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La Banane

La Banane

Menu, location, and more can be found here

Chef and chocolatier Brandon Olsen opened La Banane (partnered with King Street Food Company) to host his upfront and honest French inspired cuisine, and handmade chocolates from CxBO.

Poseidon himself would gaze with glee (or maybe terror; I don’t know how he feels about shellfish) at the dapper looking bar, punctuated by fresh crab. The fiery red shells reflected in the brass trim of the glass bar play coyly with the green and gold décor. After such an entrance, the raw bar platter feels like the obvious appetizer of choice.

Photo source: www.blogto.com/restaurants/la-banane-toronto/

Photo source: www.blogto.com/restaurants/la-banane-toronto/

Plump king crab legs and knuckles, tucked in their aquatic armour, come stacked teepee-style, and sit beside shrimp tails whose pink and red hue shines against their icy bed. The plate’s figurehead: a decorative lobster head (cleaned, of course) surrounded on both sides by its meaty claws. With beauty comes a feeling of transience as the first deep-red claw is cracked.

Before the platter comes out, a plate of soft, lightly salted pretzels and tangy ballpark mustard appear in place of the traditional bread and butter.

Foie gras mi cuit (half cooked) with brioche and candied apple comes deconstructed, offering a chance to parse each flavour before enjoying the symphony. Contrasting textures of the soft, melt-in-your-mouth foie gras atop golden brown brioche puts the delicacy’s subtle richness center stage. A crunch of canary yellow candied apple in the same bite creates a bridge between the textures of creamy foie gras and flaky brioche. Delicate flakes of sea salt tie the apple’s natural flavour and sweetness into the dish.

European sea bass en croute, criss-crossed by puff pastry, is brought to the table and wafting aromas carry you to the beaches of Cannes before being whisked back to reality. The fish returns moments later, only this time the sight of its flaky meat, gently topped with cuts of lightly cooked zucchini, keeps you in the moment. Beside the delicate, and surprisingly boneless fish, sits a boat of yuzu beurre blanc (white butter).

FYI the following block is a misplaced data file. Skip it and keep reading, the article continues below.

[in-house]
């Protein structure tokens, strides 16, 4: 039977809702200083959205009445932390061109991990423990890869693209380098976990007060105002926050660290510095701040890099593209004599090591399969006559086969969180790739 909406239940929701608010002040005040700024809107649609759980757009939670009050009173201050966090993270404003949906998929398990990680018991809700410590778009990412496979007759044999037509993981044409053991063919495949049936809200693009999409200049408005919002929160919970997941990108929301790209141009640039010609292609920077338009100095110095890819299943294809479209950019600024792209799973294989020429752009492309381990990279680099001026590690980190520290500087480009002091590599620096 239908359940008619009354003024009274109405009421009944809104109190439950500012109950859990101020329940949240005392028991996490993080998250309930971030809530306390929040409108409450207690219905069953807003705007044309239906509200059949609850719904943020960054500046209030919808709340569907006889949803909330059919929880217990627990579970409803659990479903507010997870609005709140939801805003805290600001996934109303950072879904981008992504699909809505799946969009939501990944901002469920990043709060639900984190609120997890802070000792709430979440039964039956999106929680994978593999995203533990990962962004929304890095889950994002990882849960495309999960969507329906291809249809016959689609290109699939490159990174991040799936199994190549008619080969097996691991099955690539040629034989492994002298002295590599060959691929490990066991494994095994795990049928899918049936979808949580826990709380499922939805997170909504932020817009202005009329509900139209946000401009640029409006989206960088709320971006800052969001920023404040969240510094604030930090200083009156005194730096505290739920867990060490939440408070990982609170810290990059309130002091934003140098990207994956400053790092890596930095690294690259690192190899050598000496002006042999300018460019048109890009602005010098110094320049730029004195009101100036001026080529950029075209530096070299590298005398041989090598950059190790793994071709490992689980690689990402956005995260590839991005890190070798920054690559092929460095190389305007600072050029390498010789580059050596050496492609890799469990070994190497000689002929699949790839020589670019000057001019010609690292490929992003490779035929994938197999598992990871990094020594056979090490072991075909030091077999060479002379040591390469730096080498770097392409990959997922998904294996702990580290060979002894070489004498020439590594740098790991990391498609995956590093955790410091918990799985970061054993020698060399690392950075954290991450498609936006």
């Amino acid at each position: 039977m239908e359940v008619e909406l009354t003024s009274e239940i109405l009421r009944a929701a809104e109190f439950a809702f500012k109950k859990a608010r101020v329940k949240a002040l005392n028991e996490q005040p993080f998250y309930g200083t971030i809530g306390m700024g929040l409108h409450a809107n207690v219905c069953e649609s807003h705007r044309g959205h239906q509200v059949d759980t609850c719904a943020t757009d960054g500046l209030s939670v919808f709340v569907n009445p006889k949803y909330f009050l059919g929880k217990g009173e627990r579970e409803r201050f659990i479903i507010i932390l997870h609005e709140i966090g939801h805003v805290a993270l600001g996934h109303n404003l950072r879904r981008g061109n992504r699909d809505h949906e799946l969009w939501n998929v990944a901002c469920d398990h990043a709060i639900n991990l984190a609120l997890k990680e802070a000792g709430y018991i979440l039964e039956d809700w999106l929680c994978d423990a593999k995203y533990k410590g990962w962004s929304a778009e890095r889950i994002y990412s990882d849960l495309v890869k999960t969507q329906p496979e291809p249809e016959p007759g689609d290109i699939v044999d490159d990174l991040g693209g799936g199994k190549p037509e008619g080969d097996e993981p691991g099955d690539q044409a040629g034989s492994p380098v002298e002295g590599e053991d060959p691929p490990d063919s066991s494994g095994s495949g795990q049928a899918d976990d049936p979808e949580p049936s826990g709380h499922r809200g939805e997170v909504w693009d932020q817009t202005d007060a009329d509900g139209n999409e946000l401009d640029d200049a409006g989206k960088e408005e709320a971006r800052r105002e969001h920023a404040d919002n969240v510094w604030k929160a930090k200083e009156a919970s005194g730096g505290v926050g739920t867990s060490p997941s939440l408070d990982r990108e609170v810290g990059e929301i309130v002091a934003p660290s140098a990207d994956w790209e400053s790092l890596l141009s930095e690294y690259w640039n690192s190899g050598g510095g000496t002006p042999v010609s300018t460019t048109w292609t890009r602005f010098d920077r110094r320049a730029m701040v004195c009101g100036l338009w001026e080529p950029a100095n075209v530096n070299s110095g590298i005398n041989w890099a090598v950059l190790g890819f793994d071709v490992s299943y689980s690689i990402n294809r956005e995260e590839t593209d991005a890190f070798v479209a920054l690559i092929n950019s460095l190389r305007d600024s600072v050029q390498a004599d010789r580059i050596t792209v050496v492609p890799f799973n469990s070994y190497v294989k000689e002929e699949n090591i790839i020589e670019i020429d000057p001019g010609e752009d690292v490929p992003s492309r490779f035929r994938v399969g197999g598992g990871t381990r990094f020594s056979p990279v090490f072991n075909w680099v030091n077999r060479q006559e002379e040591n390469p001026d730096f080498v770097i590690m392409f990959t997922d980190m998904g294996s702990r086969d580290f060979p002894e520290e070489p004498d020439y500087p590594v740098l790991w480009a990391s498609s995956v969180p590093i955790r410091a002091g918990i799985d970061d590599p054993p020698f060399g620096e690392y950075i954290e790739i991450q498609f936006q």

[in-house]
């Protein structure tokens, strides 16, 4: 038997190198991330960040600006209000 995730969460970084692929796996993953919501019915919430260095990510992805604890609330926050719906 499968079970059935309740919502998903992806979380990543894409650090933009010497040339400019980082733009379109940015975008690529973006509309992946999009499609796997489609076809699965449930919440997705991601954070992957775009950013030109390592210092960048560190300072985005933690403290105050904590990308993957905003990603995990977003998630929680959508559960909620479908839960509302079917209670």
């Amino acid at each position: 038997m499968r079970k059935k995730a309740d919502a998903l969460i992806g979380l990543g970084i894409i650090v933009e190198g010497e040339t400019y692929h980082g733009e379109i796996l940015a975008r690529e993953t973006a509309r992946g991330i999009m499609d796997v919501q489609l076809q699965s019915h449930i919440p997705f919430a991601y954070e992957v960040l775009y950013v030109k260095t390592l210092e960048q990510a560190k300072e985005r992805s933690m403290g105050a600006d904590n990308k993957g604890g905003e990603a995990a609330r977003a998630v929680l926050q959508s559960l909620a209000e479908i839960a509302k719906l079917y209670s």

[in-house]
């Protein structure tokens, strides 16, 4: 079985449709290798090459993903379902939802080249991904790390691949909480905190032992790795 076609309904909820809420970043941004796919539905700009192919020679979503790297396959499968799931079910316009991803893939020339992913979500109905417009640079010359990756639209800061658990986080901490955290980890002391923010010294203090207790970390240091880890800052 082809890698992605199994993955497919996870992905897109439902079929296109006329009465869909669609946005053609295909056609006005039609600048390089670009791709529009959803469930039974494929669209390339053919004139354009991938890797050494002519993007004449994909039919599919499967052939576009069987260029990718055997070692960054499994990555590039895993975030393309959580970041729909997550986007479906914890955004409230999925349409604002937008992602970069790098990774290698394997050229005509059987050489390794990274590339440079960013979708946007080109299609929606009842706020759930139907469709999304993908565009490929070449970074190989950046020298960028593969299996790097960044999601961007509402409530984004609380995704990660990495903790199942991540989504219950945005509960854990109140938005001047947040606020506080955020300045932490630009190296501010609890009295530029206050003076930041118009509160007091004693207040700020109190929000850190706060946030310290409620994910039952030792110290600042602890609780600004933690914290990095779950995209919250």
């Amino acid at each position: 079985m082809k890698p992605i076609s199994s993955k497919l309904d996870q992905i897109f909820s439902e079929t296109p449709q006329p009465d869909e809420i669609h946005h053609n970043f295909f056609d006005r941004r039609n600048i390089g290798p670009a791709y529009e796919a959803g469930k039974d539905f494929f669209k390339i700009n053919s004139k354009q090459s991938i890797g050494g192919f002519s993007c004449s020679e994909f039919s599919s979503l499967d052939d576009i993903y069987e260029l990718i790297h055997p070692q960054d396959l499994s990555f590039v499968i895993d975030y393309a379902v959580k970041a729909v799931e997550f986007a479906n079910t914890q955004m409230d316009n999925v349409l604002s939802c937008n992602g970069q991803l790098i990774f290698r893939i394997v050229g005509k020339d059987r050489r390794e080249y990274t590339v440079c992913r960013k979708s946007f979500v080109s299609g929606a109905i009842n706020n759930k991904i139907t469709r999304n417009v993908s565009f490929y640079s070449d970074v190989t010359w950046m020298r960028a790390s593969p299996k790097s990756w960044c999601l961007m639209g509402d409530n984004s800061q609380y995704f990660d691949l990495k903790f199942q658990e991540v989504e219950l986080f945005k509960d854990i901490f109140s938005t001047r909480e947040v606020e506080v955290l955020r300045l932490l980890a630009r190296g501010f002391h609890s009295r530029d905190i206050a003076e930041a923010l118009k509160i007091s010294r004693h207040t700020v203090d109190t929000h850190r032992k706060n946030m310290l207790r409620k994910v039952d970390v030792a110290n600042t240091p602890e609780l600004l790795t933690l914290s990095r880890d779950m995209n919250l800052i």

Photo source: www.tonictoronto.com/March-2017/On-The-Plate/

Photo source: www.tonictoronto.com/March-2017/On-The-Plate/

The dessert menu intrigues you with something called, “Ziggy Stardust Disco Egg.” Though aptly named, it tells you nothing of what it is, but proceeding the dishes, a pleasant surprise is to be expected. The kinder-esque eggs are made in batches at CxBO (Olsen’s chocolate shop) and each one is hand painted – no two will look the same. The geometric egg looks, this time, like an abstraction of Van Gogh’s Starry Night. Seeing the egg does nothing to dispel the sense of mystery and wonder - they're only heightened. What lies within the cranberry, apricot, and ancho chili flavoured hard chocolate shell? A stash of firm, cool chocolate truffles.

La Banane offers invigorated French cuisine that opts for clarity rather than complexity without compromising quality.

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